fan relations | Customer Service Solutions, Inc. - Page 2

Tailor to the Type - 10/12/21


We’re all different.  We’re all unique.  Every customer is different and unique, as well, and we should treat them as unique individuals. While we should see each customer as unique, before we fully get to know the customer, there are some core philosophies to take into customer conversations based on Read more

Avoid the Silence; Build the Relationship - 10/5/21


Our interactions with customers are “Moments of Truth.”  These Moments of Truth can be conversations with a customer about some complaint, encounters when they're in the drive-thru, questions about an order that the customer calls in to the company, or brief interactions in the lobby of a government building. Sometimes Read more

Make it a “Good Busy” - 9/28/21


When I’m speaking with colleagues or clients, I’ll often ask how their day is going. The response I get almost once a week is something like:  I’m incredibly busy! When I get that response, sometimes I’ll ask whether it is a “good busy” or whether they are “fighting fires.” I’ll ask Read more

What’s the Good Word? - 9/21/21


Each one of us talks to co-workers and customers every day.  And when you’re speaking with someone, there are always good ways to respond to questions or issues.  But there are also better ways to respond.  Since you’re receiving weekly customer service tips, I know you are all about Read more

You can read me like a book - 9/14/21


Let’s say that I’m the customer, so it’s important to listen to what I say when we’re talking.  However, sometimes there are hidden words within the words.  I’m not talking about the tone of voice that I use as much as I’m talking about the words I choose. Sometimes you Read more

Show Your Confidence - 9/7/21


“Self-confidence is the first requisite to great undertakings.” To do something great, you need to have confidence in yourself.  That confidence often comes from positive experience, preparation, understanding what has happened and could happen, and having the knowledge and resources and training to address it when it does happen. If you Read more

Dear Customer, What do you expect? - 8/31/21


Studies show that 40% of customer dissatisfaction was because the company didn’t meet the customer’s expectations.  The company overpromised and under delivered, or the company didn’t even do the bare minimum of what the customer expected. To avoid dissatisfying your customer, meet or exceed their expectation.  Simple, right?  It only Read more

Listen Here…or Hear - 8/24/21


To listen or not to listen?  That is the question… Okay, so I’m no Shakespeare, but I like to quote the masters – Shakespeare, Senge, Seinfeld – whenever I get the chance. Today’s topic is listening versus hearing.  There are distinct differences.  It's important to go beyond hearing what somebody says Read more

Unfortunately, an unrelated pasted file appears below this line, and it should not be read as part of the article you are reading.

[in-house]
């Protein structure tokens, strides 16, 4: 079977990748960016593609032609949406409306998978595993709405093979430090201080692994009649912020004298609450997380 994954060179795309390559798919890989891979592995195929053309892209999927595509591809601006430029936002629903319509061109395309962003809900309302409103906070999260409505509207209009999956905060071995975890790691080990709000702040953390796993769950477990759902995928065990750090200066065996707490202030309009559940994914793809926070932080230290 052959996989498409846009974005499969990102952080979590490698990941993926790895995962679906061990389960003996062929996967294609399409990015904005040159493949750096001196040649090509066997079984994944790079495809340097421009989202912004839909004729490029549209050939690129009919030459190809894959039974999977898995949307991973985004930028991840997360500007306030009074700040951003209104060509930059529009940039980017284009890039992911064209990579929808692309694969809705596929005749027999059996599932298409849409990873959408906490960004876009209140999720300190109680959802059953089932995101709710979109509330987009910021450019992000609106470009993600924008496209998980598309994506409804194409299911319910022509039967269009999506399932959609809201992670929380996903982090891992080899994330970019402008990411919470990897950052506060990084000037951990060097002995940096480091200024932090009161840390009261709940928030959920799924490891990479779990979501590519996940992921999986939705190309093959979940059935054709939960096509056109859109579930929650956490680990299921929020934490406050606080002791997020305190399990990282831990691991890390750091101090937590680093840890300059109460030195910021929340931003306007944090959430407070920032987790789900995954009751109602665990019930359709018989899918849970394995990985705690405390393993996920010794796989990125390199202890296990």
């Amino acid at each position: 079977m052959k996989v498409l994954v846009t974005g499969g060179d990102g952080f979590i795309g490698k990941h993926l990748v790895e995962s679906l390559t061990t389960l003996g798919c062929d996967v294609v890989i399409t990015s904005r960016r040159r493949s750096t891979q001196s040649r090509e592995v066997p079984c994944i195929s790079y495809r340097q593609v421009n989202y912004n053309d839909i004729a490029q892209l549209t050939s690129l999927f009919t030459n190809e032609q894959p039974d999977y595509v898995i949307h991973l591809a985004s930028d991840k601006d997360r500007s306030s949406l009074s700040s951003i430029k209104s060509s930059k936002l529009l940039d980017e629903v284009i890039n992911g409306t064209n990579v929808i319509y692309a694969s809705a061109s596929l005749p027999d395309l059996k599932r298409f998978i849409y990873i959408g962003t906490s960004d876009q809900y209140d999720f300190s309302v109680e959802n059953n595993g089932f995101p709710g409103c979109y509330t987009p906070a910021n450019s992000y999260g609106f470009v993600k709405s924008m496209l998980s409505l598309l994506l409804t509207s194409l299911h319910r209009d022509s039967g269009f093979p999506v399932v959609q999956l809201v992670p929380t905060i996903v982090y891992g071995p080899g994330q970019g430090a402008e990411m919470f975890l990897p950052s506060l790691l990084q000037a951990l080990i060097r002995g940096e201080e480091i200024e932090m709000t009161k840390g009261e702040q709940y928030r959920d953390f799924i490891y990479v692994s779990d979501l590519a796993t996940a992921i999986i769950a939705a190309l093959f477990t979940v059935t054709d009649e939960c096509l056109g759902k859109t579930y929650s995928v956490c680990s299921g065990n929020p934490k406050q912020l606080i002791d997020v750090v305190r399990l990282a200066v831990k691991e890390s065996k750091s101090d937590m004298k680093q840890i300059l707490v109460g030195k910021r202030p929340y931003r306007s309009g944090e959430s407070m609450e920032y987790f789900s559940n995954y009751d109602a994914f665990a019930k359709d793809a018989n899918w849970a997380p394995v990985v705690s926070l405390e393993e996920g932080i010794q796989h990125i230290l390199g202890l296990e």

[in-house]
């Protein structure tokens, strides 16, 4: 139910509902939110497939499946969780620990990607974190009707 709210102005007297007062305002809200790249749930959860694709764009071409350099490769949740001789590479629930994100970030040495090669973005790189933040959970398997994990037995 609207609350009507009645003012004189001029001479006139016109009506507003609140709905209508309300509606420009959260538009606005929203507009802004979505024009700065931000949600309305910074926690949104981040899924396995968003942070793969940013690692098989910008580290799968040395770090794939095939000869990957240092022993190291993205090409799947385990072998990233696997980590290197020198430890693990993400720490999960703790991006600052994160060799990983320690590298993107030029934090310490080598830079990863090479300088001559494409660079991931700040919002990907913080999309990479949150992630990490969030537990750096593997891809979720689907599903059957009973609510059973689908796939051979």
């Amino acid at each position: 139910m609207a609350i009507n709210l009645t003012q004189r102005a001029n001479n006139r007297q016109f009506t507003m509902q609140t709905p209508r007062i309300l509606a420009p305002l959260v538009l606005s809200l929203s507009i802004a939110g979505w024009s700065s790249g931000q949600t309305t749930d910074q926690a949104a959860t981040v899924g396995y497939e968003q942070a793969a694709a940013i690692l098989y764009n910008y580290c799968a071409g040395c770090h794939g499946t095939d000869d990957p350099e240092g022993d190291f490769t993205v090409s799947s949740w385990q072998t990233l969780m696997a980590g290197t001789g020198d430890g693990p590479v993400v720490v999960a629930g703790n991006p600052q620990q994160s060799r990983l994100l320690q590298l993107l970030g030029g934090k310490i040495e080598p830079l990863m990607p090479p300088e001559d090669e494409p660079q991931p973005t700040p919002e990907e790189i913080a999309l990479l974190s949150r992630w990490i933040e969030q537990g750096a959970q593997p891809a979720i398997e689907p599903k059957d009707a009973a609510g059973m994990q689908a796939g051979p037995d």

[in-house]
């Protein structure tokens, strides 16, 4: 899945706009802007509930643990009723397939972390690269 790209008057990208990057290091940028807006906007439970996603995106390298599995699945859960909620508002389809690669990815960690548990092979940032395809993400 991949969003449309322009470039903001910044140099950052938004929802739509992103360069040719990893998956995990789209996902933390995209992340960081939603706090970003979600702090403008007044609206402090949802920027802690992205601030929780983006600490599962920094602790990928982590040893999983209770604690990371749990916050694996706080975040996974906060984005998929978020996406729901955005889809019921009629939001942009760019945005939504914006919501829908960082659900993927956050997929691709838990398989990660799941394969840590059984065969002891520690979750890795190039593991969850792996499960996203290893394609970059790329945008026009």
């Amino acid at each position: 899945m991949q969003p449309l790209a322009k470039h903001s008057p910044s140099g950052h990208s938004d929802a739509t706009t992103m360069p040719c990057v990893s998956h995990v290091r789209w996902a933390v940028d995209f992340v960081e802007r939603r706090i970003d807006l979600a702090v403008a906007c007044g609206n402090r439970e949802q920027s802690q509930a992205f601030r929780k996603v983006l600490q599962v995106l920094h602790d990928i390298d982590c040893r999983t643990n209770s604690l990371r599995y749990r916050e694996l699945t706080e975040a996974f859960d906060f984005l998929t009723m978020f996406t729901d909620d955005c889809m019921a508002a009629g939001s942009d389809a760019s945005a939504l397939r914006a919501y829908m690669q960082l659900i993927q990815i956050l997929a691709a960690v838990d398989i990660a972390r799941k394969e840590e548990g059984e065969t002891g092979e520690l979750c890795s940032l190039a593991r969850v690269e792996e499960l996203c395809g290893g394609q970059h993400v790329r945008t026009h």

Show Nothing but R-E-S-P-E-C-T - 8/17/21


With the new Aretha Franklin movie, Respect, coming out, it’s a great time to talk about Respect in customer service.  Respect is a word, a concept, an experience that’s brought up a lot in customer service, and it’s usually discussed when someone has been disrespected, Respect is part of Read more

It Matters How They Heard About You - 8/10/21


In the 1,000+ surveys that CSS has conducted over the past 20 years, it’s interesting to read how our clients’ customers heard about them.  This question is typically asked of first-time customers, and it’s especially helpful for those customers because you don’t typically have a lot of information on Read more

The Approach to Redesigning the Clippers Fan Experience

Posted on in Business Advice, Sports Please leave a comment

Blog 10-22-14Steve Ballmer made billions with the technology giant that is Microsoft, but with his latest massive personal investment (his purchase of the NBA’s Los Angeles Clippers), Ballmer is targeting something where technology is not the focus. According to the article Clippers 2.0 to be big on ‘fan experience,’ Ballmer says, Ballmer is focusing on the fan experience. He’s got a winning team, a top coach, basketball superstars…and he’s focused on…the fan experience. You may ask “Why,” but I’m going to ask “How?”

“You’ve got to think about what things are like in the arena. You’ve got to think about what things are like in the community, on the broadcast and what things are going to be like on the phone, on the go, on the PC, whatever,” Ballmer said.

He’s taking a look at the experience from the customer’s perspective – what do the fans see at the Staples Center? How does the community perceive the organization, what is life like in the community, and how does the community experience the Clippers?

In other words, to gauge the experience and learn how to improve, you must first know your customer and know how your customer experiences the organization.

This is a core concept that is not understood by enough sports organizations. Too many companies take their MBAs, their Doctorates, and their decades of business acumen; then, they decide to assume what would make a great experience, because they know best. They create new product-oriented concepts and push them to the customers, because they’re more creative. They design the perk or the benefit or the marketing scheme, because they’re just smarter.

But those that really know best and really are the smartest do this – they see the business through the customer’s eyes. They identify core customer needs and customers’ decision-making factors in determining whether to come back or spread positive word-of-mouth. They listen to the Voice of the Fan, and they act to give the fan what they desire.